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Zecharia Sitchin ( Russian : Заха́рия Си́тчин Azerbaijani : Zaxariya Sitçin ) (July 11, 1920 – October 9, 2010) [ 1 ] was an Azerbaijani -born American author of books proposing an explanation for human origins involving ancient astronauts . Sitchin attributes the creation of the ancient Sumerian culture to the Anunnaki , which he states was a race of extraterrestrials from a planet beyond Neptune called Nibiru . He believed this hypothetical planet of Nibiru to be in an elongated, elliptical orbit in the Earth 's own Solar System , asserting that Sumerian mythology reflects this view. Sitchin's books have sold millions of copies worldwide and have been translated into more than 25 languages. Sitchin's ideas have been rejected by scientists and academics, who dismiss his work as pseudoscience and pseudohistory . His work has been criticized for flawed methodology and mistranslations of ancient texts as well as for incorrect astronomical and scientific claims. [ 2 ]
For other meanings see New Atlantis (disambiguation) . New Atlantis is a utopian novel by Sir Francis Bacon , published in Latin (as Nova Atlantis ) in 1624 and in English in 1627. In this work, Bacon portrayed a vision of the future of human discovery and knowledge, expressing his aspirations and ideals for humankind. The novel depicts the creation of a utopian land where "generosity and enlightenment, dignity and splendour, piety and public spirit" are the commonly held qualities of the inhabitants of the mythical Bensalem. The plan and organization of his ideal college, Salomon's House (or Solomon's House), envisioned the modern research university in both applied and pure sciences. [ edit ] Plot summary
The Voynich manuscript , described as "the world's most mysterious manuscript", [ 3 ] is a work which dates to the early 15th century (1404–1438), possibly from northern Italy. [ 1 ] [ 2 ] It is named after the book dealer Wilfrid Voynich , who purchased it in 1912. Some pages are missing, but the current version comprises about 240 vellum pages, most with illustrations. Much of the manuscript resembles herbal manuscripts of the 1500s, seeming to present illustrations and information about plants and their possible uses for medical purposes. However, most of the plants do not match known species, and the manuscript's script and language remain unknown and unreadable.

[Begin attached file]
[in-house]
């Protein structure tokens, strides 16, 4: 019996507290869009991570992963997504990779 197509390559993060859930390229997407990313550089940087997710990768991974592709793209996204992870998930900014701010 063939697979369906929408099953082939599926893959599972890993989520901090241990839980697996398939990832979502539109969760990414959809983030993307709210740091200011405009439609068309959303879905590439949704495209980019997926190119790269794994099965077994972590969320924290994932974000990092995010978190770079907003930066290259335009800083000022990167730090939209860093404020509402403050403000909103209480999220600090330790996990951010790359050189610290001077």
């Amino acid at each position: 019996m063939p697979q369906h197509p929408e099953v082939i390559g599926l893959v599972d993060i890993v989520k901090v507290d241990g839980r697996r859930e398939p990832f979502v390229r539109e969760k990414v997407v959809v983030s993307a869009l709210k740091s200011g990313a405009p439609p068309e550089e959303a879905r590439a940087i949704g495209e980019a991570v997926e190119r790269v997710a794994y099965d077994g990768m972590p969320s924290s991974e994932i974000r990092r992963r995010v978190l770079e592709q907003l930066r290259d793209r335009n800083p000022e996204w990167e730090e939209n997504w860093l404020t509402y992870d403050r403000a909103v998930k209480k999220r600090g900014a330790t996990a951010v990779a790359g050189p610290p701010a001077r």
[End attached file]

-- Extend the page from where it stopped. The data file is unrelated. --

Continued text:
Codex Seraphinianus , originally published in 1981, is an illustrated encyclopedia of an imaginary world, created by the Italian artist, architect and industrial designer Luigi Serafini during thirty months, from 1976 to 1978. [ 1 ] The book is approximately 360 pages long (depending on edition), and written in a strange, generally unintelligible alphabet. Originally published in Italy , the book has since been released in a number of different countries. [ 2 ] The word " Codex " in the title means "book" or "code" (from Latin caudex ), and "Seraphinianus" is derived from the author's last name, Serafini (which in Italian, refers to the seraphs ). Literally, Codex Seraphinianus means Serafini's code . [ 3 ] [ edit ] Description and interpretations
Manly Palmer Hall Concrete & Abstract Factors of the Human Mind Running time 74 minutes This video seminar details how one can maintain the mind as the leader of oneâ€™s physical, vital and emotional existence through observation and reflection; and the ensoulment of Natureâ€™s laws and purposes for the fulfillment of the common good. Concrete & Abstract Factors of the Human Mind
Athanasius Kircher , S.J. , (1601 or 1602–1680) (sometimes erroneously spelled Kirchner ) was a 17th-century German Jesuit scholar who published around 40 works, most notably in the fields of oriental studies , geology , and medicine . Kircher has been compared to fellow Jesuit Roger Boscovich and to Leonardo da Vinci for his enormous range of interests, including discovering works and has been honoured with the title "master of a hundred arts". [ 2 ] A resurgence of interest in Kircher has occurred within the scholarly community in recent decades. The first general-interest biography of Kircher is titled, A Man of Misconceptions: The Life of an Eccentric in an Age of Change , by John Glassie. Kircher claimed to have deciphered the hieroglyphic writing of the ancient Egyptian language , but most of his assumptions and translations in this field were later found to be nonsensical.